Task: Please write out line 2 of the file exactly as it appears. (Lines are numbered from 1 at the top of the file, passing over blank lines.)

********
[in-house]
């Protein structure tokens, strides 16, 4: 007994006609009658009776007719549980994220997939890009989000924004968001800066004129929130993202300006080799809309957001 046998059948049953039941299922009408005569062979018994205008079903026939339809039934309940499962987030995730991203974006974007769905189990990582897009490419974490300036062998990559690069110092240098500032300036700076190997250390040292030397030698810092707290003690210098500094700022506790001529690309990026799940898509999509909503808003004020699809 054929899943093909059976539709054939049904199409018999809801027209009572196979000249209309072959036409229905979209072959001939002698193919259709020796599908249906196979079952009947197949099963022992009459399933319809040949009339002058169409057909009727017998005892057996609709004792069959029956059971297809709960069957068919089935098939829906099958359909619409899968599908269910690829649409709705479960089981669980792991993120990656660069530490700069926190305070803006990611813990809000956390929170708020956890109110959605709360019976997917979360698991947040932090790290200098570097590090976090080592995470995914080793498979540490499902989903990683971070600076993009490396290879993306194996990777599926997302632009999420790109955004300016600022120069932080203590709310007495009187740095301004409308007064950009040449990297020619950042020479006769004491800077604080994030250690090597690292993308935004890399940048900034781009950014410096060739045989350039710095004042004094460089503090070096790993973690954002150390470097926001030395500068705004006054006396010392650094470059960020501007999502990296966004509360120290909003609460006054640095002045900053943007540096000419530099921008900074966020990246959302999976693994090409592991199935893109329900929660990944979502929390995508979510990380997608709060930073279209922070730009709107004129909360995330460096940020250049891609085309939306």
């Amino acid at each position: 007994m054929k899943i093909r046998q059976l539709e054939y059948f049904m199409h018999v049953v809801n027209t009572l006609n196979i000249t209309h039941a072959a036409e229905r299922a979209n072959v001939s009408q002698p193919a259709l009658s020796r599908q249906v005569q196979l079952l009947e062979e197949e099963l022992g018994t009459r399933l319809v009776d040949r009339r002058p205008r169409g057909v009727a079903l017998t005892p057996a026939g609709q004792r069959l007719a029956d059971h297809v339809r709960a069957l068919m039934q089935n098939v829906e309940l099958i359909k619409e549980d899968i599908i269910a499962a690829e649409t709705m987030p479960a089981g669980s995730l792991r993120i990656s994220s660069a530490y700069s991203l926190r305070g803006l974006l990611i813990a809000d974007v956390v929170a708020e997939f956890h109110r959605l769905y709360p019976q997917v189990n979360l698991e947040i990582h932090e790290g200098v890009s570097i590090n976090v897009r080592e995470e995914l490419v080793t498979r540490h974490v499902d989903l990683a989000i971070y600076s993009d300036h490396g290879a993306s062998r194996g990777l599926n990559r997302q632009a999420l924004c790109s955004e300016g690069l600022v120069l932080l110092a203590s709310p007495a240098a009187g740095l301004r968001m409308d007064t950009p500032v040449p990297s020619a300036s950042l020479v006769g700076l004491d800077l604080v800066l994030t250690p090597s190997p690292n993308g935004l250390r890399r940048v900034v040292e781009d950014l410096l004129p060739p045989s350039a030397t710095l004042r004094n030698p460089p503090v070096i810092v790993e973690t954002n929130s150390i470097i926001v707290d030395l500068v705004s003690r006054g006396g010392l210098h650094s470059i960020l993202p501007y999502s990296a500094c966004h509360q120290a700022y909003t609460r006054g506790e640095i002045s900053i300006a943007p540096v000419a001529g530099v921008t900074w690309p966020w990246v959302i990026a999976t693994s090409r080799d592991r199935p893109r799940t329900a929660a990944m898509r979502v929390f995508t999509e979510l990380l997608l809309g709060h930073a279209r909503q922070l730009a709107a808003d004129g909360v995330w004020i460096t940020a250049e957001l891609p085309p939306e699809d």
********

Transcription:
């Protein structure tokens, strides 16, 4: 007994006609009658009776007719549980994220997939890009989000924004968001800066004129929130993202300006080799809309957001 046998059948049953039941299922009408005569062979018994205008079903026939339809039934309940499962987030995730991203974006974007769905189990990582897009490419974490300036062998990559690069110092240098500032300036700076190997250390040292030397030698810092707290003690210098500094700022506790001529690309990026799940898509999509909503808003004020699809 054929899943093909059976539709054939049904199409018999809801027209009572196979000249209309072959036409229905979209072959001939002698193919259709020796599908249906196979079952009947197949099963022992009459399933319809040949009339002058169409057909009727017998005892057996609709004792069959029956059971297809709960069957068919089935098939829906099958359909619409899968599908269910690829649409709705479960089981669980792991993120990656660069530490700069926190305070803006990611813990809000956390929170708020956890109110959605709360019976997917979360698991947040932090790290200098570097590090976090080592995470995914080793498979540490499902989903990683971070600076993009490396290879993306194996990777599926997302632009999420790109955004300016600022120069932080203590709310007495009187740095301004409308007064950009040449990297020619950042020479006769004491800077604080994030250690090597690292993308935004890399940048900034781009950014410096060739045989350039710095004042004094460089503090070096790993973690954002150390470097926001030395500068705004006054006396010392650094470059960020501007999502990296966004509360120290909003609460006054640095002045900053943007540096000419530099921008900074966020990246959302999976693994090409592991199935893109329900929660990944979502929390995508979510990380997608709060930073279209922070730009709107004129909360995330460096940020250049891609085309939306």